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Is it really a train the “trainer” session? Or is it a train the “SME” session?

Just getting in front of a room and sharing slides doesn't make you a trainer. How you present your information matters more than your title, experience or credentials.


Last week I was talking with a colleague who made a distinction between what she perceives her team as doing compared to what some other teams do. She said: “We really view our team as educators, while there are other teams that get out into the field and don’t even care about who the audience is, they simply have a slide deck and they’re going to walk the audience through the slide deck. We call them presenters, as opposed to educators.”

I normally don’t get too caught up in language and vocabulary and semantics, but this was an important point. Perhaps more importantly, this was coming from an operational manager, not someone in the L&D department. This wasn’t just “inside baseball” talk among training geeks.

I’m working with this particular manager’s team in the next few weeks on presentation skills. Though everyone on her team is an experienced presenter, I still plan to bring them back to the basics.

I used to consider Malcolm Knowles’ classic The Adult Learner as the place to begin. As I’ve reflected on it over the past few years I’ve come to the conclusion that even though Malcolm Knowles is the father of adult education, his groundbreaking book is awfully academic and doesn’t quite break down the basics in an easily digestible way.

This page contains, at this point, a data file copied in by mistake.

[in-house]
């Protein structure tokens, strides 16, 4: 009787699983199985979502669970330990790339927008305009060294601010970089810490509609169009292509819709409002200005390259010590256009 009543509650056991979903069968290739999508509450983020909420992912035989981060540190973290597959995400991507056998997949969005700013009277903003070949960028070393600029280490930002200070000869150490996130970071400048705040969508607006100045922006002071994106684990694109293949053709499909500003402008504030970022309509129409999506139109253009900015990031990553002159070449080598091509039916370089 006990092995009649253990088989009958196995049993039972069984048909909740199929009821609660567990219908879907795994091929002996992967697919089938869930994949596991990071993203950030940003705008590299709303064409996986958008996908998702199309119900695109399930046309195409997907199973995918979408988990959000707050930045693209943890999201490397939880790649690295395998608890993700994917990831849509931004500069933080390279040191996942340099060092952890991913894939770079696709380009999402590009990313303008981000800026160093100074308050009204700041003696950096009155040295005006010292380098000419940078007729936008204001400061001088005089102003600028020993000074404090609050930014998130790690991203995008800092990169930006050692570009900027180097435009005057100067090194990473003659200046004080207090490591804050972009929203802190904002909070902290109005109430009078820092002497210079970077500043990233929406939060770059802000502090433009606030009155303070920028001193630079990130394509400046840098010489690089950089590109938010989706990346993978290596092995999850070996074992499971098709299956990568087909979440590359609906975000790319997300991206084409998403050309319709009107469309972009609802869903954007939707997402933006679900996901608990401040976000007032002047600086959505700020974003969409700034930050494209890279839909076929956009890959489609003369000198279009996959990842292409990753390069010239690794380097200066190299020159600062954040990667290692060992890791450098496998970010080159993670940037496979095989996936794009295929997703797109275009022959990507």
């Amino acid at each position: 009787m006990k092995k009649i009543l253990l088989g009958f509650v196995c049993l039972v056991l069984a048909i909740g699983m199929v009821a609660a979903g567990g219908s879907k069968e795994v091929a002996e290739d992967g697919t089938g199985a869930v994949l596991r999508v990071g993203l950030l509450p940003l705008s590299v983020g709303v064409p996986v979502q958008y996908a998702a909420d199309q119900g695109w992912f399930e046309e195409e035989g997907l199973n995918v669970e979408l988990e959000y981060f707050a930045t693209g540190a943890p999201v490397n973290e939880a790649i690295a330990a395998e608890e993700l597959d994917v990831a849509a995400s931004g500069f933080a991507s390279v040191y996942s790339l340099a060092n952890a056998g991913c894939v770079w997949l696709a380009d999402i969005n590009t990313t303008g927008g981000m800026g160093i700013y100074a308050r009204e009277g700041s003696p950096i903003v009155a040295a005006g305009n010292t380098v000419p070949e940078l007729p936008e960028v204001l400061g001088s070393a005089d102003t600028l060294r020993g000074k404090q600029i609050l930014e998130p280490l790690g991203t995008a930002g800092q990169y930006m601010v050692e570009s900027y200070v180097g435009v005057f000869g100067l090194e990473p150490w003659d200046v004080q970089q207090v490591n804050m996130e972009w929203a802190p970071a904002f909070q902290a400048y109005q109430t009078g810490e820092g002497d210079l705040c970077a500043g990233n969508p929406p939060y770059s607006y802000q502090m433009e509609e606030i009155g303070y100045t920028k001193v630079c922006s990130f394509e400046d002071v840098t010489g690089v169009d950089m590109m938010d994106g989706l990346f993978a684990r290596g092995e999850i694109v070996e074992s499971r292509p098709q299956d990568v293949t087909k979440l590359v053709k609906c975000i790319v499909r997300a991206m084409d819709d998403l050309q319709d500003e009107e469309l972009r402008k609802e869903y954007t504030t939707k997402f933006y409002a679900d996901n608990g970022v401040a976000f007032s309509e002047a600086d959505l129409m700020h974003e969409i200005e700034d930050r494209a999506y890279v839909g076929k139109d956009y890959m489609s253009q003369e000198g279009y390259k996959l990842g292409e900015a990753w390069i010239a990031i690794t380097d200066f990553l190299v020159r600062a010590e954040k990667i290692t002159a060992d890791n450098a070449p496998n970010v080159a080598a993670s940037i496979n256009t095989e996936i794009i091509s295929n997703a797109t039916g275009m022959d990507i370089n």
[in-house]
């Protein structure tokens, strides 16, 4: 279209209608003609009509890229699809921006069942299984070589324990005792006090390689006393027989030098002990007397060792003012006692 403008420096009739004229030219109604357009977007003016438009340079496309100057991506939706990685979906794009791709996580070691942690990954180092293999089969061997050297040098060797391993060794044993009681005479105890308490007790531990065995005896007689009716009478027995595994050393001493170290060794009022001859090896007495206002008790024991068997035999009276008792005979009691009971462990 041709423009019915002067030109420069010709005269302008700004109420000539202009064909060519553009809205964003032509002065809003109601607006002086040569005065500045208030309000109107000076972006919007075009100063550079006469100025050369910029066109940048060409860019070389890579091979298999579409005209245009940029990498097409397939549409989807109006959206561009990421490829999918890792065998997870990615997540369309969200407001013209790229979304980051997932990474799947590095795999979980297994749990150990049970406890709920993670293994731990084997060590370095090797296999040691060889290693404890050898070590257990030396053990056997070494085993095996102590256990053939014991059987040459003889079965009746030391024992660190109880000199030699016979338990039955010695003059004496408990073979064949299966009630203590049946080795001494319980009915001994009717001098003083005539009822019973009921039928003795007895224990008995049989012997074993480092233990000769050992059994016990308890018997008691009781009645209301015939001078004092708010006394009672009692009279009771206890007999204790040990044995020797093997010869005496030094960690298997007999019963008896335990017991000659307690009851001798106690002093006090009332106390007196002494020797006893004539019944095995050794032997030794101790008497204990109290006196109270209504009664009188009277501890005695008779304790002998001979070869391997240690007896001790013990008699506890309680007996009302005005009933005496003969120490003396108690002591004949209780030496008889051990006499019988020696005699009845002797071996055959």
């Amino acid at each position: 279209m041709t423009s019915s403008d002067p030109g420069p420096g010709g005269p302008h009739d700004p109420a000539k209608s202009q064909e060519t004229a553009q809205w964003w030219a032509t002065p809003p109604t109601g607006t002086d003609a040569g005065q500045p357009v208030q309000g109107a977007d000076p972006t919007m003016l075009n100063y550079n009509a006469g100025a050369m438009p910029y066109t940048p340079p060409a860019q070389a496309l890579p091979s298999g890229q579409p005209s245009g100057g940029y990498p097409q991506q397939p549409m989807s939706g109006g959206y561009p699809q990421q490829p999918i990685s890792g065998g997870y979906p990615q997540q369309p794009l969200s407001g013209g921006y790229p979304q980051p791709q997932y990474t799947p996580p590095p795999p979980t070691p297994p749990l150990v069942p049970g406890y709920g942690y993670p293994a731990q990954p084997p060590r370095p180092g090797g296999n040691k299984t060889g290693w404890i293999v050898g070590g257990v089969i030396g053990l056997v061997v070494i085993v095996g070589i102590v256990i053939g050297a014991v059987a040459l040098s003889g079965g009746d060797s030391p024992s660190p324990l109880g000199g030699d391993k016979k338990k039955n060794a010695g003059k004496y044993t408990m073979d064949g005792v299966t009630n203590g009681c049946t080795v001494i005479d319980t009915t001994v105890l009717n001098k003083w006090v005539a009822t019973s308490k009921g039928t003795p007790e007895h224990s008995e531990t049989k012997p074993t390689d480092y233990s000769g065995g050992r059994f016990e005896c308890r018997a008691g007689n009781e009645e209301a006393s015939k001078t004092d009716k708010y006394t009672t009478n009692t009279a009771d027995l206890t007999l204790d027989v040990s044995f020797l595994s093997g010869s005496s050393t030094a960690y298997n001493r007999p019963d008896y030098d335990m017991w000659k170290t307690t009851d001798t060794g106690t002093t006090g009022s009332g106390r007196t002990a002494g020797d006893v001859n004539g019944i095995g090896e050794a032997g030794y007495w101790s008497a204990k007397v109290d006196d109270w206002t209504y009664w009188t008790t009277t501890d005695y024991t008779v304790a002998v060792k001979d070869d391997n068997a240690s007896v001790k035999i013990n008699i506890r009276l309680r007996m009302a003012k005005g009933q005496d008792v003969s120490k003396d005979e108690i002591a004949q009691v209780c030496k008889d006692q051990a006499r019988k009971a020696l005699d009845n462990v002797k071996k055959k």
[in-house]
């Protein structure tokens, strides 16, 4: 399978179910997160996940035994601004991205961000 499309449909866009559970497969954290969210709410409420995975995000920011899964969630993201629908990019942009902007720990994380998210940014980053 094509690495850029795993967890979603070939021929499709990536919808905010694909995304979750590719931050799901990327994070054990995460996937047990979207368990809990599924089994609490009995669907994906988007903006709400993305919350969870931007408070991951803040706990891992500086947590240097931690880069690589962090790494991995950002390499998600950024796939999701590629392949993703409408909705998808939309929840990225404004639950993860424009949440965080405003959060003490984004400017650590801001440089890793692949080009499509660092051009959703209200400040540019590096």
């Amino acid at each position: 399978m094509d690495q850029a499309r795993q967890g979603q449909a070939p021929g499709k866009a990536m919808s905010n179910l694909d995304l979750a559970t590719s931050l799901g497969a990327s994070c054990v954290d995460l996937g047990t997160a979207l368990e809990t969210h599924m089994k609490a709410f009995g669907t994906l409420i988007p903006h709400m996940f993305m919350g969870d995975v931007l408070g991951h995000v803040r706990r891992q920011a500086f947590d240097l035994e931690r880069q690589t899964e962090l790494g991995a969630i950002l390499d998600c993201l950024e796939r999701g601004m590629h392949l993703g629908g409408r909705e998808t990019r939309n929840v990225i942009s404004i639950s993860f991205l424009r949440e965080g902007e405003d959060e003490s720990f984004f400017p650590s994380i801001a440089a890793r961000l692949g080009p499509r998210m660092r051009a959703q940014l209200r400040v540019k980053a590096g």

My go-to resource during any train the trainer or presentation skills training is Jane Vella’s Learning to Listen, Learning to Teach. Throughout this book she describes 12 principles of dialogue education that are easy to digest and, as Ms. Vella writes in her book, these are principles that transcend education levels, cultures and professional (or not-so-professional) settings. Her 12 principles are written below, but not every one of these is self-explanatory. Some of these words and phrases don’t mean what you think they mean. If you’d like a more complete description, I highly recommend picking up a copy of this book (and after you read through it, I highly recommend incorporating these principles into your own train the trainer and presentation skills workshops).

  1. Needs Assessment
  2. Safety
  3. Sound Relationships
  4. Sequence and Reinforcement
  5. Praxis
  6. Respect
  7. Ideas, Feelings and Actions
  8. Immediacy
  9. Clear Roles
  10. Teamwork
  11. Engagement of the Learners
  12. Accountability

If you’re designing a train the trainer workshop focused on helping SMEs or others pick up a training program you have created in order to help them facilitate workshops, it’s essential that the SMEs understand basic strategies of engagement. I’ve found no better way to introduce any audience to engagement strategies than through exploring these basic principles and discussing them.

Only after we’ve explored these principles will I allow SMEs to open up a training program that’s been designed for them. The first time they open the training program I ask them to skim through it and try to identify where these principles are integrated into the curriculum.

At the end of the day, anyone can get in front of a room and be a presenter – sharing slides, maybe even telling stories about the content at hand. It takes a committed, bought-in SME who truly cares for his learners to transform himself from a presenter into an educator, capable of engaging his audience with a focus on improved performance and sustainable change. Jane Vella’s 12 principles of dialogue education are powerful tools that can equip such an SME to be successful.

How about you? What strategies and principles have you found to be essential in transforming an SME from a presenter into an educator?


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